- Schedules. What are your schedules like? Is one person a night owl? An early bird? Do you want some quiet time in the morning or when you get done with class after lunch, dinner or before bedtime? Do you want time to hang out with friends in the room?
- Study time. When does each person study? How do they study (quietly? with music? with the TV on?)? Alone? With headphones? With people in the room? What does each person need from the other to make sure they get adequate study time and can keep up in their classes?
- Private time. Let' s be honest: It' s college. You and/or your roommate might very well be dating someone -- and want time alone with him or her. What's the deal with getting time alone in the room? How much is okay? How much advance notice is needed? Are there times when it's not okay (like finals week)? How will you let each other know when not to interrupt?
- Borrowing/Taking/Replacing. It' s practically inevitable not to borrow or take something from your roommate over the course of the year. So who pays for it? Are there rules about borrowing/taking, e.g., it's okay to eat some of my food as long as you leave some for me? Will you have to replace something that you’ve taken or eaten within a certain amount of time? Will there be rules again using or eating someone’s items or food?
- Space. This may sound silly, but think -- and talk -- about space. Do you want your roommate's friends hanging out on your bed while you're gone? At your desk? Do you like your space neat? Clean or Messy? How would you feel if your roommate's clothes started sneaking over to your side of the room? What areas of the space will be kept clean and neat and by whom, when? It’s best to talk about this in advance rather than waiting for your roommate to do something you don't like -- but that you never talked about.
- Visitors. When is it okay to have people hanging out in the r oom? People staying over ? How many people are okay? Who needs what when it comes to visitors, e.g., is a quiet study group okay late at night or should no one be allowed in the room after, say 1 a.m.?
- Noise. Do both of you like the default to be quiet in the room? Music? The TV on as background? What do you need to study? What do you need to sleep? Can someone use ear plugs or headphones? How much noise is too much?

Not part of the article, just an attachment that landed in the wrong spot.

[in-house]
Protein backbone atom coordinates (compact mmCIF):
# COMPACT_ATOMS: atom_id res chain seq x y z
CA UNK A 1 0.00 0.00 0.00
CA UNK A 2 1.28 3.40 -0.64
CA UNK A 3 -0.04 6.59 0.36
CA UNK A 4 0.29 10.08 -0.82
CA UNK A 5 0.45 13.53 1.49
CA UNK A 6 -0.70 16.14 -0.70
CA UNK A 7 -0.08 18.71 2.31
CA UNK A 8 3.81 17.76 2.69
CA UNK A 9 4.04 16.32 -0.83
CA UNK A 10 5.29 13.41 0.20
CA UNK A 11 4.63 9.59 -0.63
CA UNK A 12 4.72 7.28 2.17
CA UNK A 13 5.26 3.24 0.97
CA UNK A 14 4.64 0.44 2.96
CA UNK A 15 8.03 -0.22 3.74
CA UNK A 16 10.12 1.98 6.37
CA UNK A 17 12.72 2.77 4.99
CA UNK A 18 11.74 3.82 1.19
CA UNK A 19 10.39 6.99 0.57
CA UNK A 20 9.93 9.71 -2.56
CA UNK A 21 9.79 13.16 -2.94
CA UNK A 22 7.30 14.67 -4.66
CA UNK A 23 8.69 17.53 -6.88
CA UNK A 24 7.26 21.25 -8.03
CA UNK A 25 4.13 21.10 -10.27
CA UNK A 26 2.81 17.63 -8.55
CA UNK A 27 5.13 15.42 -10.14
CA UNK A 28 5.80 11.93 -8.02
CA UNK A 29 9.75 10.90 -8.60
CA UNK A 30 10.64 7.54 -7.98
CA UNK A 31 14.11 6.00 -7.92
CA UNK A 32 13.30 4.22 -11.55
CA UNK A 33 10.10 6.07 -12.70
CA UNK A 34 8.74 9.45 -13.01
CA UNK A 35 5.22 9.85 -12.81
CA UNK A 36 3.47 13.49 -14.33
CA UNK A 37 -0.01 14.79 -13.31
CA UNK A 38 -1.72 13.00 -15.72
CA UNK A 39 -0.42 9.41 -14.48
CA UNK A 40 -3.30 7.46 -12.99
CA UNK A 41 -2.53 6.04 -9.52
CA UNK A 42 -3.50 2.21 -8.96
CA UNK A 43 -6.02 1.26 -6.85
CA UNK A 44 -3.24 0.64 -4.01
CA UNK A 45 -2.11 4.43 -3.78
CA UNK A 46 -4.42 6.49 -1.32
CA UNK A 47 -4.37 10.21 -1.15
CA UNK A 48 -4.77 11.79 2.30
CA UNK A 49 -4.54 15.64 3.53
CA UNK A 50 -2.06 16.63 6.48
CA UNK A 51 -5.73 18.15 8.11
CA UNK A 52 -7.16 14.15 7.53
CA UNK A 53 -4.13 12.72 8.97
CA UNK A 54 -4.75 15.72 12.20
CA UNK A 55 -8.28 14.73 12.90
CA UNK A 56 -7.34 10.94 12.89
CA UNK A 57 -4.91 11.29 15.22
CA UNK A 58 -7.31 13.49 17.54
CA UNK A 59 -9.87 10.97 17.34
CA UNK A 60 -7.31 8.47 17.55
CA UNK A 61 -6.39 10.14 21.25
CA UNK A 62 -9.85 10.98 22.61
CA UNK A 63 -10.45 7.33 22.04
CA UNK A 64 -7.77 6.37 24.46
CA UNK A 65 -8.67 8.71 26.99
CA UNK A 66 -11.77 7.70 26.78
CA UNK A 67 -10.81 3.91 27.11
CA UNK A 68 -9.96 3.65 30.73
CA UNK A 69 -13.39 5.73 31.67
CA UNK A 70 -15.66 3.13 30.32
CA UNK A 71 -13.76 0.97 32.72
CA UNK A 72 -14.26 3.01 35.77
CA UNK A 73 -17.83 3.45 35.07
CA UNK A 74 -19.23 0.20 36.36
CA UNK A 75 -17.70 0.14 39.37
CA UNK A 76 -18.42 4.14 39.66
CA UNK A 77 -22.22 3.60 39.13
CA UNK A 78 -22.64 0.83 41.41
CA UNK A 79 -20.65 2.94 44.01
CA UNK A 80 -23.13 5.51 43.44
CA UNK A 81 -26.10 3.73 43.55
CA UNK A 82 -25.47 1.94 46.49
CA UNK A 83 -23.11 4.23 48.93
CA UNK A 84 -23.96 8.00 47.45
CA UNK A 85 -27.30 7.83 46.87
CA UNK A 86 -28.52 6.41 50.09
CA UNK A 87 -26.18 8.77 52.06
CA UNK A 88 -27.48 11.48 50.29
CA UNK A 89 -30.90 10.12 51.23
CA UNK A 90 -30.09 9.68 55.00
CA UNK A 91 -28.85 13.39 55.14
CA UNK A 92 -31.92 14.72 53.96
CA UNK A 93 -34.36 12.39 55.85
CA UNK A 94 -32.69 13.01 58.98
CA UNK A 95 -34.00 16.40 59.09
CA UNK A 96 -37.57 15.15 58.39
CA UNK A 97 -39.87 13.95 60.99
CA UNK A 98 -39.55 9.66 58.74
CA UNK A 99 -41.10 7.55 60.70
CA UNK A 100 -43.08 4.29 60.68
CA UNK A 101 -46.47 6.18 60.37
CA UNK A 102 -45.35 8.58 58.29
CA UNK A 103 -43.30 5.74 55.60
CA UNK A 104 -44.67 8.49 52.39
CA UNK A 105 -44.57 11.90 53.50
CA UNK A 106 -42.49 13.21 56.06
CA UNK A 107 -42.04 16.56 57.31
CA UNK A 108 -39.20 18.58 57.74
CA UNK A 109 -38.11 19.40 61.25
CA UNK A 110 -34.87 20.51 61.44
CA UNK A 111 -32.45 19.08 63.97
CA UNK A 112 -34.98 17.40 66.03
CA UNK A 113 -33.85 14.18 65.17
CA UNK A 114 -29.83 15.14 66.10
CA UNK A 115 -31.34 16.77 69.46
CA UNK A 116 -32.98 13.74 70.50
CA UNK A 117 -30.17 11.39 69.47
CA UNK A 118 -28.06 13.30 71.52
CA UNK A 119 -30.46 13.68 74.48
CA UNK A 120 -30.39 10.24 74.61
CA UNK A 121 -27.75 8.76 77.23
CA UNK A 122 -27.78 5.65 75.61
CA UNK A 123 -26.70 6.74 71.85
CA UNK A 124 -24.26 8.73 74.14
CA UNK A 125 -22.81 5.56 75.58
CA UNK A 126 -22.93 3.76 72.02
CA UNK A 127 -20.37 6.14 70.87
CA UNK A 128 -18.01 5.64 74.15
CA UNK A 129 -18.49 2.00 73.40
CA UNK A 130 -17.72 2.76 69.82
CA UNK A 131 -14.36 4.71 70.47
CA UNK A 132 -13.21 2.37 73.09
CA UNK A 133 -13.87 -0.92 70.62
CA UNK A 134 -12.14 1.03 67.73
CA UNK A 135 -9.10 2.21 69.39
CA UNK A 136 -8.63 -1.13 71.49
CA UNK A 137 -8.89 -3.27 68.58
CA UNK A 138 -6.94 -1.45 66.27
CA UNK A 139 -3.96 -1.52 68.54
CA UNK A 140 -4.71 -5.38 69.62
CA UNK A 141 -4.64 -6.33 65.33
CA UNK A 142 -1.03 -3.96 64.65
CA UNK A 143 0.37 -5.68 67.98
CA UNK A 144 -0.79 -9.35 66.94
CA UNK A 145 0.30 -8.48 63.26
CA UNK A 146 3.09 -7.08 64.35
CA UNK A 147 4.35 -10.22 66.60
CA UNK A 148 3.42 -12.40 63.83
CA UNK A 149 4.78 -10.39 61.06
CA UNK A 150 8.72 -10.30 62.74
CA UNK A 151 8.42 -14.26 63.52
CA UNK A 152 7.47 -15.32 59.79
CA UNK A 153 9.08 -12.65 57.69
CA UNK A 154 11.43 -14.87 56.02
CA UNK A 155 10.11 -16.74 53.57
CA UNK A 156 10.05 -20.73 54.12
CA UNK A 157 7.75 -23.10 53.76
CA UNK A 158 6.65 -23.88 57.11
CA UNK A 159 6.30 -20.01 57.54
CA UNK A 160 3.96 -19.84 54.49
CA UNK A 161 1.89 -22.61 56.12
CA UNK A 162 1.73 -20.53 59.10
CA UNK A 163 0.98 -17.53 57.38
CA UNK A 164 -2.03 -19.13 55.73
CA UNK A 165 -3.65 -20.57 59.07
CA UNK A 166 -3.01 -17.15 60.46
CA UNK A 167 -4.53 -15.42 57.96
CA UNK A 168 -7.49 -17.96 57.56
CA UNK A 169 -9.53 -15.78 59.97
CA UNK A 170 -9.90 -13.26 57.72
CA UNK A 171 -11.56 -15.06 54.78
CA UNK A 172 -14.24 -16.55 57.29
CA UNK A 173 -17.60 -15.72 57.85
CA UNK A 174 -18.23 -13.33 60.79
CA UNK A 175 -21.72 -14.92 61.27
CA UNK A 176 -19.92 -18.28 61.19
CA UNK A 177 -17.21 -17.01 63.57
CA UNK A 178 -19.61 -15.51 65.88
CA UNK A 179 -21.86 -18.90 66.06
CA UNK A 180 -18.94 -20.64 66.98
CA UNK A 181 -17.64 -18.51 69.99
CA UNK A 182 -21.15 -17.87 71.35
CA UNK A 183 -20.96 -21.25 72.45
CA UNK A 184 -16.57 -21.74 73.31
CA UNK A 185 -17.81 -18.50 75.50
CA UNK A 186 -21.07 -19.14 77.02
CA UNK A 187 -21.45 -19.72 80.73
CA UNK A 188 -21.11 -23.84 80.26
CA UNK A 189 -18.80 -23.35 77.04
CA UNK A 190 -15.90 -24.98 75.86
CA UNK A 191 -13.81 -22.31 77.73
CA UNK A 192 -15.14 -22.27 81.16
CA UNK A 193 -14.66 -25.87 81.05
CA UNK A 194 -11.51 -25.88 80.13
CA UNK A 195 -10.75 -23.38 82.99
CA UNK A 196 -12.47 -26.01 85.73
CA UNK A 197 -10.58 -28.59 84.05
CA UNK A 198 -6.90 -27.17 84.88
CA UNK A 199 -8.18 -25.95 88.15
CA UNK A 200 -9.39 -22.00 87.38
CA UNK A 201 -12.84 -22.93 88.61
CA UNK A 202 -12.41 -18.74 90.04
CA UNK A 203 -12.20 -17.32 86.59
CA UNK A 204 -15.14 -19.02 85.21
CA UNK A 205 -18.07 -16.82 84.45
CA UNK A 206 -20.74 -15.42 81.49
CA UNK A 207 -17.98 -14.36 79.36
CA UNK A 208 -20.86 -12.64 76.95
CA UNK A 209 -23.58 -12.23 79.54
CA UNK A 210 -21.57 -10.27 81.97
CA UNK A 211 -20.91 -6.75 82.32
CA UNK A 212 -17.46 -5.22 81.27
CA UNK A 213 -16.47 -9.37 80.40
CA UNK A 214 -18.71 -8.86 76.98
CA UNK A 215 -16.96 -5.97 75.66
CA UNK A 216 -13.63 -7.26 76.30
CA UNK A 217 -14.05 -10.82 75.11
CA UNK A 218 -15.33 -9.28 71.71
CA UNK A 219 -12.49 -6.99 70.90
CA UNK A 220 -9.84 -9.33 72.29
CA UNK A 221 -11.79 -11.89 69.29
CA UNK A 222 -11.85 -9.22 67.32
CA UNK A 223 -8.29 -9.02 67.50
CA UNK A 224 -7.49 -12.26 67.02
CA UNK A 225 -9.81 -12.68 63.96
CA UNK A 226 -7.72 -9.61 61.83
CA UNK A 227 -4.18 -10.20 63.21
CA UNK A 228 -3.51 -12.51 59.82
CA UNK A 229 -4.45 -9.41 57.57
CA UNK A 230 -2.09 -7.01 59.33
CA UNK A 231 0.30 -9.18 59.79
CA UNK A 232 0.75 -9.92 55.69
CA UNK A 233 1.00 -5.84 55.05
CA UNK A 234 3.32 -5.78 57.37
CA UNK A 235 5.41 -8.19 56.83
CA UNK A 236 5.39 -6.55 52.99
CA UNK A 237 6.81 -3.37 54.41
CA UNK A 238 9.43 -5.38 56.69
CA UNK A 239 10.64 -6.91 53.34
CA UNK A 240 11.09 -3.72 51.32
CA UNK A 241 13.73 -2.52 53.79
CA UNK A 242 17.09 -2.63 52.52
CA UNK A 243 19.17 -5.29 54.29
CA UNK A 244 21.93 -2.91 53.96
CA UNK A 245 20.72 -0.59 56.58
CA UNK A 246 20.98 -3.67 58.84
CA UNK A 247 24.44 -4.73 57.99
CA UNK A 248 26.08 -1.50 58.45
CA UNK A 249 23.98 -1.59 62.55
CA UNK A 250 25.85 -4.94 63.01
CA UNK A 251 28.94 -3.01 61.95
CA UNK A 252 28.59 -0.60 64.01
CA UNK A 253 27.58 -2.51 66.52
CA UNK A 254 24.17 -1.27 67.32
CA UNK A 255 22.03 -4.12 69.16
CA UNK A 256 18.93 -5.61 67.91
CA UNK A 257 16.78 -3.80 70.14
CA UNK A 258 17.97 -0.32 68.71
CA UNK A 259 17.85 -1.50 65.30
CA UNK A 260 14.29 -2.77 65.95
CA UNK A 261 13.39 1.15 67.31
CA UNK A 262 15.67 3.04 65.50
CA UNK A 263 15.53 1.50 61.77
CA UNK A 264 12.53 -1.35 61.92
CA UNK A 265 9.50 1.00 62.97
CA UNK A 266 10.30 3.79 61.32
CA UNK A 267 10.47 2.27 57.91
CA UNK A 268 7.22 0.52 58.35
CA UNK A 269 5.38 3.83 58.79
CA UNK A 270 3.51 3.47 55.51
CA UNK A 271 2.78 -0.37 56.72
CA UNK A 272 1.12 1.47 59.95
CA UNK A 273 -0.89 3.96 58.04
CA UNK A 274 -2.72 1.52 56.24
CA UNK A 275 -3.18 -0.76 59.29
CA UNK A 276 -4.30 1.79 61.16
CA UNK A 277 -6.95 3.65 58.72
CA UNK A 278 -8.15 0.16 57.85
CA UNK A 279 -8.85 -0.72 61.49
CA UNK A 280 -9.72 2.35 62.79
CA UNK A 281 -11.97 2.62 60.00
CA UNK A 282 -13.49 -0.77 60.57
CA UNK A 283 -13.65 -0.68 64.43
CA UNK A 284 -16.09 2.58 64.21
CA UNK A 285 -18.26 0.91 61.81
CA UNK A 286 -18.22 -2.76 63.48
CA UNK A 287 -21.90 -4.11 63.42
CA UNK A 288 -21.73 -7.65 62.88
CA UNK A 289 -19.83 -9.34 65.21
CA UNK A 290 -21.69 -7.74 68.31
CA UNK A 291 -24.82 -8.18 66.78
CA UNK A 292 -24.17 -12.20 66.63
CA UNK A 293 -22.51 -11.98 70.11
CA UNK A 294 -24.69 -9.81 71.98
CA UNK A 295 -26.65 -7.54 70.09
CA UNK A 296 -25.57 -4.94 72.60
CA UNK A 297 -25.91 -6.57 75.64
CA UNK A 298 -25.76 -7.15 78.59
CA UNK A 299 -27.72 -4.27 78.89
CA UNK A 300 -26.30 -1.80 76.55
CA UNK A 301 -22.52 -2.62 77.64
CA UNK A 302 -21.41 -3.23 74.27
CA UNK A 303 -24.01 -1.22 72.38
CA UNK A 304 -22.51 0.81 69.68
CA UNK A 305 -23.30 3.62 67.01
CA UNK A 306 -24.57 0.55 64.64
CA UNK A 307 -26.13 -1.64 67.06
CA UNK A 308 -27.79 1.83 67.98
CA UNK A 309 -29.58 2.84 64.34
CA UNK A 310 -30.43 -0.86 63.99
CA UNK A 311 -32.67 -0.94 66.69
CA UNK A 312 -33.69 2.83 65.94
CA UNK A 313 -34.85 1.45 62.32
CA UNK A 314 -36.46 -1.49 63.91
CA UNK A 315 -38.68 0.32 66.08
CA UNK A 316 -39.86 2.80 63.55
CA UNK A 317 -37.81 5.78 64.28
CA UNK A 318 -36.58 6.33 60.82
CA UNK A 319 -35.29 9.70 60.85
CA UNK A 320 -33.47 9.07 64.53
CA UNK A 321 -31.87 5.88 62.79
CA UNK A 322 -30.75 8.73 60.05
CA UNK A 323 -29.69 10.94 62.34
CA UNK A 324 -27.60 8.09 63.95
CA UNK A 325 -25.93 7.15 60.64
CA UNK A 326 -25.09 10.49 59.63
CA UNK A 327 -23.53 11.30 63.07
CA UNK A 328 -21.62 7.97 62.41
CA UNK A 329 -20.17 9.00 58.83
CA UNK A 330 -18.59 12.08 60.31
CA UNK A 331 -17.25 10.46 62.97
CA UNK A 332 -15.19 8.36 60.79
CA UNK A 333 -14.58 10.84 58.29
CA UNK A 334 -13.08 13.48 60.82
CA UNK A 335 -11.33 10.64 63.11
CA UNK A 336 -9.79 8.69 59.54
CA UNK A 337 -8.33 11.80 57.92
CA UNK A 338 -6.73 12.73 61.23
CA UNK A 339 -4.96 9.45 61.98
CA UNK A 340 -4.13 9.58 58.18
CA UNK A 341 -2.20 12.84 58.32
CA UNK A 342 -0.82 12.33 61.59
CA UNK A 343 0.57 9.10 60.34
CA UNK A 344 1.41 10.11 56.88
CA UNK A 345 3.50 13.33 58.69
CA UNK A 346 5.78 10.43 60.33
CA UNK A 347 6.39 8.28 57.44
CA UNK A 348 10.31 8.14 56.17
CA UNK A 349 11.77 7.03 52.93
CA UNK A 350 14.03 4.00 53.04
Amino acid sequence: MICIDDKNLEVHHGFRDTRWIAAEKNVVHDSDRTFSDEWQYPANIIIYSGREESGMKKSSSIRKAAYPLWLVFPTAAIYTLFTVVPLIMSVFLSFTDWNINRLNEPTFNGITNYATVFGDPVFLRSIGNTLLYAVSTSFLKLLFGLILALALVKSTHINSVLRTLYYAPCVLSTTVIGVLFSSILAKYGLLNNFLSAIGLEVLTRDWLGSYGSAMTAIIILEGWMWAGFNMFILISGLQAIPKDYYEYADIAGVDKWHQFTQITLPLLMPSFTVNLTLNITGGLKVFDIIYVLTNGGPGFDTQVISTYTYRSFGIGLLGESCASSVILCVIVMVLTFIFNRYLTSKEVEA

- Food. Can you eat each other's food? Will you share? If so, who buys what? What happens if someone eats the last of an item? What happens if the fridge turns into a science project; who cleans it out? What kinds of food are okay to keep in the room?
- Alcohol. NONE UNDER 21! That’s the rule. If you're under 21 and get caught with alcohol in the room, there can be problems. If you're over 21, who purchases the alcohol? How do you feel about keeping alcohol in the room? When, if at all, is it okay to have people drinking alcohol in the room?
- Clothes. Can you borrow each other's clothes? How much notice is needed? Who has to wash them or dry clean them? How often can you borrow things? What kinds of things can't be borrowed?
If you and your roommate can't quite figure out where to get started or how to come to an agreement on many of these things, don't be afraid to talk to your RA or Student Legal Services to make sure that things are clear from the beginning. After all, it's much easier to say "You ate all my cereal! The rule is you have to replace it within 2 days, so I'm expecting some serious Frosted Flakes back on my desk by Thursday morning!" with a smile than to come home and get mad over your roommate's decision to do something you don't like -- but that you never talked about.
Parking and Transportation Services:
Additional Campus Numbers to Know
Assistance for Renters:
There are three web addresses that are convenient for checking out what goes on at Wright State University, which are listed below: